Dr Jeffreys said decriminalisation has recently been referred to the Queensland Law Reform Commission, and sex workers are calling for a moratorium on entrapment while they wait for legislative change.
“These covert operations cannot be justified for minor sex work offences like advertising breaches and sex workers working in pairs, yet that is what is happening regularly in Queensland,” she said.
“The practice of police entrapment is ethically abhorrent and has to end."
In a statement, a spokesperson said the Queensland Police Service (QPS) “aims to make the community safer” and works with the Prostitution Licencing Authority “to ensure licenced brothels and sex workers comply with the Prostitution Act.”
The QPS spokesperson told The Feed investigations regarding “unlawful prostitution” are undertaken to ensure “compliance with legislation”.
“The QPS is obligated to investigate offences against Queensland legislation, this includes illegal prostitution,” the spokesperson said.
“Matters are investigated utilising lawful methodologies. It is not appropriate to release specific details of methodologies and ongoing police investigations into illegal prostitution and offences involving sexual servitude.”
The QPS said it has a liaison officer who “works with the sex worker industry bodies and advocates to improve outcomes for sex workers who are victims of crime”.
“The QPS is committed to protecting the safety of all sex workers working within the industry and community,” the spokesperson added.
But it wasn’t all negative experiences in the study. A small number of sex workers recalled positive experiences with police in states where sex work is decriminalised.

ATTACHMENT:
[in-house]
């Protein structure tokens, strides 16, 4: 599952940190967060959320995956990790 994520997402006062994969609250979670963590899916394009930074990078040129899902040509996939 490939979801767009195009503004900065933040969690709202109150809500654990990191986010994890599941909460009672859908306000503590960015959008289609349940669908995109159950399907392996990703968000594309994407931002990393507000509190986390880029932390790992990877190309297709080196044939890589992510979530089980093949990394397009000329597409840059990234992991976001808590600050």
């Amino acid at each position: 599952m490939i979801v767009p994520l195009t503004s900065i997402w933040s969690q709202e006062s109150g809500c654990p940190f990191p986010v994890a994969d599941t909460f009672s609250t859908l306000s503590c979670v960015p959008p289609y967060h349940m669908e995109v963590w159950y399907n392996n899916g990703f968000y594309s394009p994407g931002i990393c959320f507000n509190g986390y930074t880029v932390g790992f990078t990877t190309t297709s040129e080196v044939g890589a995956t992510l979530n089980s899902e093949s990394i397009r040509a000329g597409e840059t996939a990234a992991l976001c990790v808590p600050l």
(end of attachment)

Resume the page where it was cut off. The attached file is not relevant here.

These interactions were with trained liaison officers or units working closely alongside sex worker organisations.
“Education and training with police, judiciary, lawyers and media has potential to facilitate attitudinal change, but sex worker organisations need to be paid for this labour,” Dr Stardust said.
“State law reform commissions, law societies, police associations and media regulators around the country ought to pay attention to this research and consider what they can do to end sex work stigma among their constituents and cultures.”
Moving beyond decriminalisation
Currently, sex work is decriminalised in the Northern Territory and partially decriminalised in NSW.
Queensland and Victoria are currently moving towards decriminalising sex work. While South Australia, Western Australia and Tasmania still have full or partial criminalisation.
Dylan O’Hara from the Vixen Collective said under licensing and criminalisation frameworks, “police are regulators of the sex industry”.
“This obviously creates huge barriers to sex workers who are victims of crime accessing police and other key services, because doing so can lead to self-incrimination, surveillance, and discrimination across many facets of our lives, as well as stigmatising and harmful experiences with police.”
They said they supported “genuine decriminalisation” of all forms of sex work as an important first step but that even with these changes, “the systemic stigma, discrimination that sex workers face won’t instantly disappear.”
Chief executive of Scarlet Alliance, Jules Kim said Australia’s long history of criminalising the sex work industry has lead to stigma and misconceptions.
“There are misconceptions about sex workers where they can’t be raped or that they’re in a perpetual state of consent. That’s obviously not the case; sex work is work and rape is a crime,” she said.
“Just because somebody is a sex worker, it doesn't mean that they consent to any act of sex.
“It’s important to work to break down that stigma and discrimination.”
For Georgie, decriminalisation is vital for sex workers to get “fair and equal treatment” from police and those they come into contact with.
“The police are trained to see us as potential lawbreakers, not as citizens who need their help. So in an emergency, how can I be sure they'll still help, once they discover I'm a sex worker?” she said.
“Until full decriminalisation happens, we can’t sort out these problems. Having the same rights at work as anyone else is essential.”
If you or someone you know is impacted by sexual assault, you can call 1800RESPECT on 1800 737 732 or visit 1800RESPECT.org.au.